NEW YORK -- What are humans going to live in once they're on Mars? One company thinks it has the answer.
Earlier this fall, Space.com visited the main offices of AI SpaceFactory, an architecture and technology design agency that specializes in designing and 3D printing Martian habitats. The company recently competed in and won NASA's 3D-printed habitat challenge with a design called Marsha.
AI SpaceFactory founder and CEO David Malott took Space.com around this space factory here to see what it really takes to build a Martian habitat.
"The whole reason to do that is, it's too expensive to ship materials to Mars," Malott said to Space.com. "We want a place for the astronauts to stay in," he added. When we are ready to send humans to live on the surface of Mars, they will need somewhere to live. But construction equipment and materials are large and heavy, and it would be both difficult and extremely expensive to send them to another planet.
Buildings on Mars have "to be made robotically in advance of the astronauts arriving using materials made from Mars," Malott added.
The material that the company uses for its Martian printing are, in fact, "made from Mars," in a way. "It's a biopolymer binder with basalt," Malott said. "Basalt is the rock that you find all over Mars." So, while all of the ingredients in the company's printing mixture come from our home planet, they are materials that can also be found on Mars.
"The good thing with local Martian materials is they're also local on Earth," he said. The pieces of Marsha scattered around the facility that we picked up and held even felt alien, extremely sturdy, intricately layered and woven, kind of slippery — and overall unique.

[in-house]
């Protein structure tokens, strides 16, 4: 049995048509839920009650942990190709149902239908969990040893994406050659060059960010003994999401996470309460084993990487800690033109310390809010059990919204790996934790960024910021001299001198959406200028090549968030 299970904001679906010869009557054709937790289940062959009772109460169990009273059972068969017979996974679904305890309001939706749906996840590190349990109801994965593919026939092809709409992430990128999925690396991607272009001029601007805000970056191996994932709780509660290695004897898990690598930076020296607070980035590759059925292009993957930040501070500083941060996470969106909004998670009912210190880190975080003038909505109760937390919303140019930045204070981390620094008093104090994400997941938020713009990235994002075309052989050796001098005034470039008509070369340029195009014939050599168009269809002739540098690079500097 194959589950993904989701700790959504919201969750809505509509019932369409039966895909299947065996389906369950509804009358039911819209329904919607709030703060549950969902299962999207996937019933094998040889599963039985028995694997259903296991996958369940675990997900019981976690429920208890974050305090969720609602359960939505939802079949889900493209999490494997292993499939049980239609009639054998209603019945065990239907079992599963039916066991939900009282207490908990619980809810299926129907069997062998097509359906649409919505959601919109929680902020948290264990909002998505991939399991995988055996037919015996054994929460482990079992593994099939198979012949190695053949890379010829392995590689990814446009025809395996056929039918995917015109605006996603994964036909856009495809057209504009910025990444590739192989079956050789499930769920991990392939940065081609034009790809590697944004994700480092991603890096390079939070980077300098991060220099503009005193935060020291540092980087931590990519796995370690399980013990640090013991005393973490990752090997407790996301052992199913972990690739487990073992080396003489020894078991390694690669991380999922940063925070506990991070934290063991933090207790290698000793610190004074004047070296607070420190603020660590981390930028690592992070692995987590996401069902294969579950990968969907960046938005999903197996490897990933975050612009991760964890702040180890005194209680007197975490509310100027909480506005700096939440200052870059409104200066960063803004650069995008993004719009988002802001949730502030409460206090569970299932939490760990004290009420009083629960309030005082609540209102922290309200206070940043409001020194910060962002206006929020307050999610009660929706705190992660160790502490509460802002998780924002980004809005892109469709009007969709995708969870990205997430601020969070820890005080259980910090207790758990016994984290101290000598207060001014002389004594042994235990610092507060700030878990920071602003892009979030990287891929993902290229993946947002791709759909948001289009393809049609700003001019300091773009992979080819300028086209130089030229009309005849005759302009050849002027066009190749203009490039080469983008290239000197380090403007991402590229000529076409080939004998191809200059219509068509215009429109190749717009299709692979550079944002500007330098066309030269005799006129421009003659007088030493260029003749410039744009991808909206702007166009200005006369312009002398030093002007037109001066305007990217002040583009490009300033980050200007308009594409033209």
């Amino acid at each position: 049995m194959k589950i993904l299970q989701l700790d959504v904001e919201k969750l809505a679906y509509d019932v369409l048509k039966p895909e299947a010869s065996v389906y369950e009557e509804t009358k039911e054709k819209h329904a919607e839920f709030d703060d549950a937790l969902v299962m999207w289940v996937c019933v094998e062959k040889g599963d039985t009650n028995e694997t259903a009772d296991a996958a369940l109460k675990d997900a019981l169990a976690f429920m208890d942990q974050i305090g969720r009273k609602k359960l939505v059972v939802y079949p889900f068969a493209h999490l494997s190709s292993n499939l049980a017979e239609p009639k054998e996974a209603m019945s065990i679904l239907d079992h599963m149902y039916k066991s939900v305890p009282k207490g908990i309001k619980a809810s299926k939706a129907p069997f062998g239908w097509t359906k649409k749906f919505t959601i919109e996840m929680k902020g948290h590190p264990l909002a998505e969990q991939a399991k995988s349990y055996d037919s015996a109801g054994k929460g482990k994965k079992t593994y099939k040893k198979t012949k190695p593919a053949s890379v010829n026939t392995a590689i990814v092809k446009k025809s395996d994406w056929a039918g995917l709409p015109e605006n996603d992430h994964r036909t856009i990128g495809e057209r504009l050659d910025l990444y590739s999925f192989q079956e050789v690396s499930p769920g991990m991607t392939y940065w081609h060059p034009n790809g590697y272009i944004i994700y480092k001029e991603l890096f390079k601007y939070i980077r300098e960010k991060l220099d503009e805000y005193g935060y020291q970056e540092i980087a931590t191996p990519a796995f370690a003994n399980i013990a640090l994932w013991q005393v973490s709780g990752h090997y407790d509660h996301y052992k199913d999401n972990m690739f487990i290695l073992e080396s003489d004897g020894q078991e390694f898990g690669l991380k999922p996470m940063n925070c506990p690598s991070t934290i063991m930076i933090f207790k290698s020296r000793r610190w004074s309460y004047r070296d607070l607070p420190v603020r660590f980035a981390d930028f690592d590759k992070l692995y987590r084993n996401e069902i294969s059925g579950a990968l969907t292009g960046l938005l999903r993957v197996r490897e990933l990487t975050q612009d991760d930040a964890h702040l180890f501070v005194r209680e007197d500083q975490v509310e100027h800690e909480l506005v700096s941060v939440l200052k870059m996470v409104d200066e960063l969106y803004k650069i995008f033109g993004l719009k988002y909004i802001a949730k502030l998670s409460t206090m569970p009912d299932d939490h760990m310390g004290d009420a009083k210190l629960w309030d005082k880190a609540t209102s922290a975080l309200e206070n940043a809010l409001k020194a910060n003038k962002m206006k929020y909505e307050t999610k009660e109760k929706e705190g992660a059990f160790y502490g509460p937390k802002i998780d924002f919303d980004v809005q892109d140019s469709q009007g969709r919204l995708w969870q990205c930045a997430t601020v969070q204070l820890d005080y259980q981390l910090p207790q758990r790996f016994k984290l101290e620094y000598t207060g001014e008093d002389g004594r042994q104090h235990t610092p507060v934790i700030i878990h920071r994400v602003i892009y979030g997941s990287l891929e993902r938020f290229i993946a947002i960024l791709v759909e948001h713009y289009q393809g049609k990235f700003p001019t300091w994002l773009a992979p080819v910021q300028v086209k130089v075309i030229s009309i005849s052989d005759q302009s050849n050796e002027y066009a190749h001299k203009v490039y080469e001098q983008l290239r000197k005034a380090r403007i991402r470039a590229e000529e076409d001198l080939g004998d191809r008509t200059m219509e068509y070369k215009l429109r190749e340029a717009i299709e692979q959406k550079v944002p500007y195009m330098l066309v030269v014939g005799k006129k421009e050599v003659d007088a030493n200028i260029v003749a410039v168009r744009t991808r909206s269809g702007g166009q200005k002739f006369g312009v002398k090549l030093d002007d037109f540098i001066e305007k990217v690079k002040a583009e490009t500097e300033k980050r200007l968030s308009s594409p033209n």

Strong, recyclable and Martian
Now, it turns out that printing a habitat with this material is very sensitive to temperature, so the team at AI SpaceFactory monitors the process very closely. "I compare this to cooking eggs," Malott said. "It's all about timing and temperature, and that's why we are forcing ourselves to print Tera, and were printing Tera completely outdoors," he added about Tera, the new Earth habitat the company is working on.
But the careful "cooking" is worth it: The material is not only extremely strong (a major part of how Marsha won the NASA competition) but also "100% recyclable," Malott said. To validate its recyclability, the team even ground up material from Marsha to use to print Tera.
Besides being strong and recyclable, this Martian printing material is also more resource efficient than cement and concrete, which are used in a majority of building projects on Earth. Unlike cement and concrete (which also aren't recyclable), the material's production doesn't require the use of water (not to mention tons of it) or large amounts of energy.
Malott also described some ways in which this Martian 3D printing technology could be applied here on Earth. "One of the challenges on Earth is building in places, say, like the Bahamas, right, which recently got obliterated by a hurricane," he said. "If you need to go somewhere fairly remote where the infrastructure's just been destroyed, and you have to produce a lot of housing, how do you do that?"
"The whole wonder of what we're doing is that, by thinking about the challenge of how to build in an extreme and remote environment on Mars, we're actually solving a fundamental challenge about building on Earth, which is building in a more sustainable way," Malott said.
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